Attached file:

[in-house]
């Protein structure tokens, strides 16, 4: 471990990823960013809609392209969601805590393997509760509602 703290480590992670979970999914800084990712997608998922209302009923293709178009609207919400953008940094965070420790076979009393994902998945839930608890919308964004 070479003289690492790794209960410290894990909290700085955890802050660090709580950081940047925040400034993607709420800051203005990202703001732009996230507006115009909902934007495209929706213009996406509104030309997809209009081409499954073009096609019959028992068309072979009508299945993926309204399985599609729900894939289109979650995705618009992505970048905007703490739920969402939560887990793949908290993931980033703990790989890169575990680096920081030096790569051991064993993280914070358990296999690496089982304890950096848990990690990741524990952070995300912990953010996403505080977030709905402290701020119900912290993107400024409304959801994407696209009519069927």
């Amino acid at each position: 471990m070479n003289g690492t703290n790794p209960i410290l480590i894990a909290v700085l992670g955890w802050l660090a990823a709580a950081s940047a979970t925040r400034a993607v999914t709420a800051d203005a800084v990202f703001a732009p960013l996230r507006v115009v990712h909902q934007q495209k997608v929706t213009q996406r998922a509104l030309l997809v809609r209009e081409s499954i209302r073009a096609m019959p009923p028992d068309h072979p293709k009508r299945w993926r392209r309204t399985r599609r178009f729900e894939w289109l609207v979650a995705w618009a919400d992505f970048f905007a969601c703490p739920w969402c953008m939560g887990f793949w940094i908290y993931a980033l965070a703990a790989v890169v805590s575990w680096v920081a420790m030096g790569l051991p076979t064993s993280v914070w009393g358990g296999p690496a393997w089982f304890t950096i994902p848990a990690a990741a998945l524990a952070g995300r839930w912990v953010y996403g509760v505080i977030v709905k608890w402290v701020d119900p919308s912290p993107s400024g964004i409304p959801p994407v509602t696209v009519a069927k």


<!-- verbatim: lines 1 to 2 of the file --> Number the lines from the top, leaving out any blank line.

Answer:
[in-house]
């Protein structure tokens, strides 16, 4: 471990990823960013809609392209969601805590393997509760509602 703290480590992670979970999914800084990712997608998922209302009923293709178009609207919400953008940094965070420790076979009393994902998945839930608890919308964004 070479003289690492790794209960410290894990909290700085955890802050660090709580950081940047925040400034993607709420800051203005990202703001732009996230507006115009909902934007495209929706213009996406509104030309997809209009081409499954073009096609019959028992068309072979009508299945993926309204399985599609729900894939289109979650995705618009992505970048905007703490739920969402939560887990793949908290993931980033703990790989890169575990680096920081030096790569051991064993993280914070358990296999690496089982304890950096848990990690990741524990952070995300912990953010996403505080977030709905402290701020119900912290993107400024409304959801994407696209009519069927």